(SPOILERS) Ironically, given the source material, think I probably fell into the category of many who weren't overly disposed to give this big screen Spider-Man a go on the grounds that it was an animation. After all, if it wasn’t "good enough" for live-action, why should I give it my time? Not even Phil Lord and Christopher Miller's pedigree wholly persuaded me; they'd had their stumble of late, although admittedly in that live-action arena. As such, it was only the near-unanimous critics' approval that swayed me, suggesting I'd have been missing out. They – not always the most reliable arbiters of such populist fare, which made the vote of confidence all the more notable – were right. Spider-Man: Into the Spider-Verse is not only a first-rate Spider-Man movie, it's a fresh, playful and (perhaps) surprisingly heartfelt origins story.

Trouble’s part of the circus. They said Barnum was in trouble when he lost Tom Thumb.

The Greatest Show on Earth (1952)
(SPOILERS) Anyone of a mind that it’s a recent development for the Oscars to cynically crown underserving recipients should take a good look at this Best Picture winner from the 25thAcademy Awards. In this case, it’s generally reckoned that the Academy felt it was about time to honour Hollywood behemoth Cecil B DeMille, by that point into his seventies and unlikely to be jostling for garlands much longer, before it was too late. Of course, he then only went and made a bona fide best picture contender, The Ten Commandments, and only then pegged it. Because no, The Greatest Show on Earth really isn’t very good.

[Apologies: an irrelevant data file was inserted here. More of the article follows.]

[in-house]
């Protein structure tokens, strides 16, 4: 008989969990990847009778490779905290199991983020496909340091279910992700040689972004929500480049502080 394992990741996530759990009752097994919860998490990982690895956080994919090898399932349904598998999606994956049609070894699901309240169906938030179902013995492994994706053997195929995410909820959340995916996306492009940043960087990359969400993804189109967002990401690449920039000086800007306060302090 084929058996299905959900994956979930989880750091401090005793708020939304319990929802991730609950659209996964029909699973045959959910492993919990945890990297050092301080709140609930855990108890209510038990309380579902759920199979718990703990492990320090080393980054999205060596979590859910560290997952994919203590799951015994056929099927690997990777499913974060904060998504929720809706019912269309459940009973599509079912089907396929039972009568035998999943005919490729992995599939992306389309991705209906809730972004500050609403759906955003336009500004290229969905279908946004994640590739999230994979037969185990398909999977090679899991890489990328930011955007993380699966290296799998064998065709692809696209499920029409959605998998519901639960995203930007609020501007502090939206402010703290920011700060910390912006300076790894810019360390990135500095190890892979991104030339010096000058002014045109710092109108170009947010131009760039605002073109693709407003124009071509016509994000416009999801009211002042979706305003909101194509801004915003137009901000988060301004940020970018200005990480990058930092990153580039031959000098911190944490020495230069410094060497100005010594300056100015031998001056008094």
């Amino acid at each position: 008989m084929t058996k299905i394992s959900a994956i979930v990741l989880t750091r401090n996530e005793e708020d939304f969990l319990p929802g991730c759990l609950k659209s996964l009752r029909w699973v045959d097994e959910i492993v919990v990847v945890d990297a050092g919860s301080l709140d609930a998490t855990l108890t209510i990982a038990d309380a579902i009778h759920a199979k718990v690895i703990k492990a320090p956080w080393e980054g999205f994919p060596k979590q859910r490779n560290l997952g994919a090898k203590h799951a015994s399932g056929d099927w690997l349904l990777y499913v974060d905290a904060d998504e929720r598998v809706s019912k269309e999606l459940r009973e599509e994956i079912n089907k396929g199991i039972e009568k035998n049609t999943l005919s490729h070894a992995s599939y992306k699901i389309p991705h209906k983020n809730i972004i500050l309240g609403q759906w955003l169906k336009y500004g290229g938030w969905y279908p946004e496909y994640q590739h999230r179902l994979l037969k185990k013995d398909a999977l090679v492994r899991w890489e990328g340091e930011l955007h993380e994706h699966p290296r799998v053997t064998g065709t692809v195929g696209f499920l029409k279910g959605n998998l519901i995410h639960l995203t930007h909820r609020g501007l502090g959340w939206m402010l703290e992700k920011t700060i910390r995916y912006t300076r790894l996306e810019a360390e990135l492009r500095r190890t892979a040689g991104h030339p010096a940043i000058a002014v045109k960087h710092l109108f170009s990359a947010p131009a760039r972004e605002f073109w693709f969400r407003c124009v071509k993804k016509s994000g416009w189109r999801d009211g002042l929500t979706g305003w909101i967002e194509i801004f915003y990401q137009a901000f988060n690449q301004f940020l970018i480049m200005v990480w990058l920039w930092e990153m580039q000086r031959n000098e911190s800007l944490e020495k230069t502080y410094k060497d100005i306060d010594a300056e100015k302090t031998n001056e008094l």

I don’t think you will see President Pierce again.

The Ballad of Buster Scruggs (2018)
(SPOILERS) The Ballad of Buster Scruggs and other tall tales of the American frontier is the title of "the book" from which the Coen brothers' latest derives, and so announces itself as fiction up front as heavily as Fargo purported to be based on a true story. In the world of the portmanteau western – has there even been one before? – theme and content aren't really all that distinct from the more familiar horror collection, and as such, these six tales rely on sudden twists or reveals, most of them revolving around death. And inevitably with the anthology, some tall tales are stronger than other tall tales, the former dutifully taking up the slack.

Sorry I’m late. I was taking a crap.

The Sting (1973)